AFA Calls on FAA to Respond to Opioid Overdoses Onboard

AFA Calls on FAA to Respond to Opioid Overdoses Onboard

February 23, 2018

The Honorable Daniel K. Elwell Acting Administrator
Federal Aviation Administration
800 Independence Avenue SW, Room 1010 Washington, DC 20591

Dear Administrator Elwell:

Opioid overdose deaths continue to increase in the United States, with six out of ten drug overdose deaths now involving an opioid. Passenger medical emergencies have and will continue to include opioid overdoses. Unfortunately, passengers may die from opioid overdoses on airplanes from the sheer lack of access to naloxone. Therefore, we urge the Federal Aviation Administration (FAA) to utilize its existing authority immediately to issue regulations requiring that the Emergency Medical Kits (EMK) carried by passenger airlines include naloxone nasal spray to treat opioid overdoses.

Naloxone is a lifesaving medication used for more than 40 years as an emergency treatment to rapidly reverse the life-threatening effects of opioid overdose. Today, naloxone can be delivered by an FDA-approved nasal spray which quickly delivers a 4
mg dose of naloxone in a single concentrated 0.1 ml nasal spray from a compact, ready­ to-use device. Naloxone nasal spray can be readily administered when an opioid overdose occurs or is suspec ted. It does not require assembly, use or disposa l of needles, or more than a few minutes' training. Naloxone nasal spray has become widely available and utilized by law enforcement officers as well as basic life support (BLS) providers in pre­ hospital settings. Nalo xone nasa l spray does not replace urgent medical care, but a single dose may revive someone for as much as 20 minutes. Depending on the opioid used, multiple doses of naloxo ne might be necessary to sustain breat hing until medical care can be secured.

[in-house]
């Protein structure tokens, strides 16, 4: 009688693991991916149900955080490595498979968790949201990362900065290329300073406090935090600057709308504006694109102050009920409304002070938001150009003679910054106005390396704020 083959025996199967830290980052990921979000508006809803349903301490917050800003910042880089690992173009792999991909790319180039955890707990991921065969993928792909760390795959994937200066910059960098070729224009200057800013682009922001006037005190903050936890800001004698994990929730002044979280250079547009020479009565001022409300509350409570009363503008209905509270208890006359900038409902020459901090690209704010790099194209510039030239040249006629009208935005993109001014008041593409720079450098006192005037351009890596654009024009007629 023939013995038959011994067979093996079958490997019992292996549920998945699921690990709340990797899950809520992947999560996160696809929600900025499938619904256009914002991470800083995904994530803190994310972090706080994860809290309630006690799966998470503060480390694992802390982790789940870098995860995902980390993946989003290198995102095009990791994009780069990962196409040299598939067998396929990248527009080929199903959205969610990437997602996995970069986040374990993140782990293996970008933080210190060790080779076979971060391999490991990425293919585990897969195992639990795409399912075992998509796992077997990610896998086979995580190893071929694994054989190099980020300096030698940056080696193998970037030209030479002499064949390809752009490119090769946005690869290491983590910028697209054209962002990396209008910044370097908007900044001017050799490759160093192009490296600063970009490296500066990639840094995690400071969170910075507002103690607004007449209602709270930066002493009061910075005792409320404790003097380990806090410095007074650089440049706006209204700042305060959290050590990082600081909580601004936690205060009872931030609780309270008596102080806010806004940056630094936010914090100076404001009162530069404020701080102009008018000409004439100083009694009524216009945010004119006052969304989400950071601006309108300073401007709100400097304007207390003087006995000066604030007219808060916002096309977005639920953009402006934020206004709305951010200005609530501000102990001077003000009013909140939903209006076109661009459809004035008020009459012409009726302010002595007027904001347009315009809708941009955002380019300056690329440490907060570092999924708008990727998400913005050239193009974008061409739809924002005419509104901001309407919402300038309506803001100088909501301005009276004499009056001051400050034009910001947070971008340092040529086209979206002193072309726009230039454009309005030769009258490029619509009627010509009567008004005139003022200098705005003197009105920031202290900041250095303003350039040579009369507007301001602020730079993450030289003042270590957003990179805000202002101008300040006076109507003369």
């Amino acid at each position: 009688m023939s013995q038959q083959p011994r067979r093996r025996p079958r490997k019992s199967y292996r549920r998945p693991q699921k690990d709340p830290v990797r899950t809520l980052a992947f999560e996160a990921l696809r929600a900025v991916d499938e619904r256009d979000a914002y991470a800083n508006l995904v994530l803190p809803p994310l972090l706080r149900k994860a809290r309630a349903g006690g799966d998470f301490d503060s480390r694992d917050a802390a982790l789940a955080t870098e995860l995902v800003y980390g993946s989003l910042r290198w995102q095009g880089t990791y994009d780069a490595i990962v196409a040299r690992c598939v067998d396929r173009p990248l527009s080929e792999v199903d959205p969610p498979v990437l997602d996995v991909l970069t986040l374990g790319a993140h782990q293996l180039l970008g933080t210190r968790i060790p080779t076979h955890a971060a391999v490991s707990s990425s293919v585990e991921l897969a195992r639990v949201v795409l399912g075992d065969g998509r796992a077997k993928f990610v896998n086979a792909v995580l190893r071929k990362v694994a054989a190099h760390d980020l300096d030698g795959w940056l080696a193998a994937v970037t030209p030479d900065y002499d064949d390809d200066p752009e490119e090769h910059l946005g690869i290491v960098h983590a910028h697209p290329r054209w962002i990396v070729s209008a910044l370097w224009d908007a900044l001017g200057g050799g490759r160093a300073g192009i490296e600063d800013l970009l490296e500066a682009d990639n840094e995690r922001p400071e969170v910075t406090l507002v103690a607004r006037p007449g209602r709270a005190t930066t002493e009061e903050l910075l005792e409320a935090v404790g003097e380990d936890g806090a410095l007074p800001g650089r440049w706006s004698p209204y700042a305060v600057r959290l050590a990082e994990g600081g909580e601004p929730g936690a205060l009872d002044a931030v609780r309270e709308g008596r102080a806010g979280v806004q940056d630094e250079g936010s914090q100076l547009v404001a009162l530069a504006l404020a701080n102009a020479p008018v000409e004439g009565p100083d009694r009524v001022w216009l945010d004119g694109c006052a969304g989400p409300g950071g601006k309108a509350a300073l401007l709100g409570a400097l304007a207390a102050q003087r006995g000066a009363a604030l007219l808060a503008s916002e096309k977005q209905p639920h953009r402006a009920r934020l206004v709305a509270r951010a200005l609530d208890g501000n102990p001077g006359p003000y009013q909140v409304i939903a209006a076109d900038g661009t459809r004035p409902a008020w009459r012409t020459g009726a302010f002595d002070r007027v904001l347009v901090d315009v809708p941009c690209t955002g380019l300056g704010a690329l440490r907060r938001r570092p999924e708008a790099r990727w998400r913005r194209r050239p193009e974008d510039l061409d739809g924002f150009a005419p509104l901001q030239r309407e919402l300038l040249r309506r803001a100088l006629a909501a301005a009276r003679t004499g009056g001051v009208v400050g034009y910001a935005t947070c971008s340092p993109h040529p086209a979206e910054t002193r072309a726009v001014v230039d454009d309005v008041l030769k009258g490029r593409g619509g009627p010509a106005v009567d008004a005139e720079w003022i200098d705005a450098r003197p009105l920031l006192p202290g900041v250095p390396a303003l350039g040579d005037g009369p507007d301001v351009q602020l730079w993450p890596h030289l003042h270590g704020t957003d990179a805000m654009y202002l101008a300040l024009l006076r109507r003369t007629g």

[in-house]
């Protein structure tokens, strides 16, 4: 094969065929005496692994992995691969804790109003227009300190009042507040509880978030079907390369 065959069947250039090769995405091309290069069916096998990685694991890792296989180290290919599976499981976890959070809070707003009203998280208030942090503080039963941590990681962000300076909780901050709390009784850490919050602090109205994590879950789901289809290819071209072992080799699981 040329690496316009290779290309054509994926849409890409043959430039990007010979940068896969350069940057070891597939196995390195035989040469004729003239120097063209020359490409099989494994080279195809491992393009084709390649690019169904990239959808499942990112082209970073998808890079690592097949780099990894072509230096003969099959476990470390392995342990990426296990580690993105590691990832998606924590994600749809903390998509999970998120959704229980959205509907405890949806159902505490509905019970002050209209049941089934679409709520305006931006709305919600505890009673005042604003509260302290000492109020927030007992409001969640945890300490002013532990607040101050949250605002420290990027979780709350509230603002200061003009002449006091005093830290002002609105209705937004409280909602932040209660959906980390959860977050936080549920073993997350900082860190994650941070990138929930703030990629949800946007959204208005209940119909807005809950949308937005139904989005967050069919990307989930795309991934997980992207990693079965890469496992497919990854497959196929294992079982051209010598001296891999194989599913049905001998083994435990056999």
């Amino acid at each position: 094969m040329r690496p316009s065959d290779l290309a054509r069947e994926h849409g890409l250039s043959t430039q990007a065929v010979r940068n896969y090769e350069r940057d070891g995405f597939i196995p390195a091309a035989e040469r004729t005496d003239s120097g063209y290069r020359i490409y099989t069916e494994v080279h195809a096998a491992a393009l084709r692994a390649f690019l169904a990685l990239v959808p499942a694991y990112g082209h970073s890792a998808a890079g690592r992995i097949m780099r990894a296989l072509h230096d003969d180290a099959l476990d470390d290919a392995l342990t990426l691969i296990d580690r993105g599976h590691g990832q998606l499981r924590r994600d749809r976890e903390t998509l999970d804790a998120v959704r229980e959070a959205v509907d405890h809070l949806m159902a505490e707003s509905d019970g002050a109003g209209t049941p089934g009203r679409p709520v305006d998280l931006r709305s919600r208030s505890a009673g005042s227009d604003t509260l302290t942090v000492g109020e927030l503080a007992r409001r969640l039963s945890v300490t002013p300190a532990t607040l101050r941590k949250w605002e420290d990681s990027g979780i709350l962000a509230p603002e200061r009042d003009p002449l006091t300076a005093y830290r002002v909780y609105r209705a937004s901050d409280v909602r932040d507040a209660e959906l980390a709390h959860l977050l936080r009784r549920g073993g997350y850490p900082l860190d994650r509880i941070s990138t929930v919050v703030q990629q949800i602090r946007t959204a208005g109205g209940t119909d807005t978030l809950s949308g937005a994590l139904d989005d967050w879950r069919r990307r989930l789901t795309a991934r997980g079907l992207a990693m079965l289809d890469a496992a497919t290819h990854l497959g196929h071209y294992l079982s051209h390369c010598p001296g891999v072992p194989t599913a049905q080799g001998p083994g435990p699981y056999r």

There is broad consensus across the medical, drug advocacy and government communities that increased access to naloxone is a critical component of the emergency treatment of opioid overdose. Cun ently, however , naloxone is not a standard on-board medication in commercial aviation, which renders individuals at a higher risk of death by overdose in the air than on the ground. The Aviation Medical Assistance Act of 1998 (P.L.105-170, 49 U.S.C. 44701) directs the FAA to review the list of required on-board medications. Given the opioid epidemic that our nation is experiencing and the availability of an effective and low cost life-saving intervention already being used by first responders throughout the U.S., we request the FAA to use its statutory authority to:

  1. Conduct a review of all required on-board medications from AC No. 121-33B and revise that list to include in the Emergency Medical Kit (EMK) a minimum of four doses of naloxone nasal spray for all commercial flights.
  2. Provide Flight Attendants with the necessary training to administer naloxone as first responders.

We look forward to your reply. 

Thank you for your consideration.

The Association of Flight Attendants-CWA, AFL-CIO
Adrian S Hooper Jr., Choopers Guide, the Chooper's Foundation
Broken No More/GRASP: Grief Recovery After a Substance Passing
Facing Addiction with the NCADD
Hazelden Betty Ford Institute for Recovery Advocacy
Learn to Cope, Taunton, MA
Live4Lali
Man in Recovery Foundation
Massachusetts Society of Addiction Medicine
National Safety Council, Washington, D.C.
PATH: Positive Acceptance Through Healing
The Center for Motivation and Change, New York, N.Y.
The National Center on Addiction and Substance Abuse
Tracey Helton Mitchell, Author of "The Big Fix: Hope after Heroin"
Victoria Allendorf, Executive Director IHH Inc. www.ihateheroin.org

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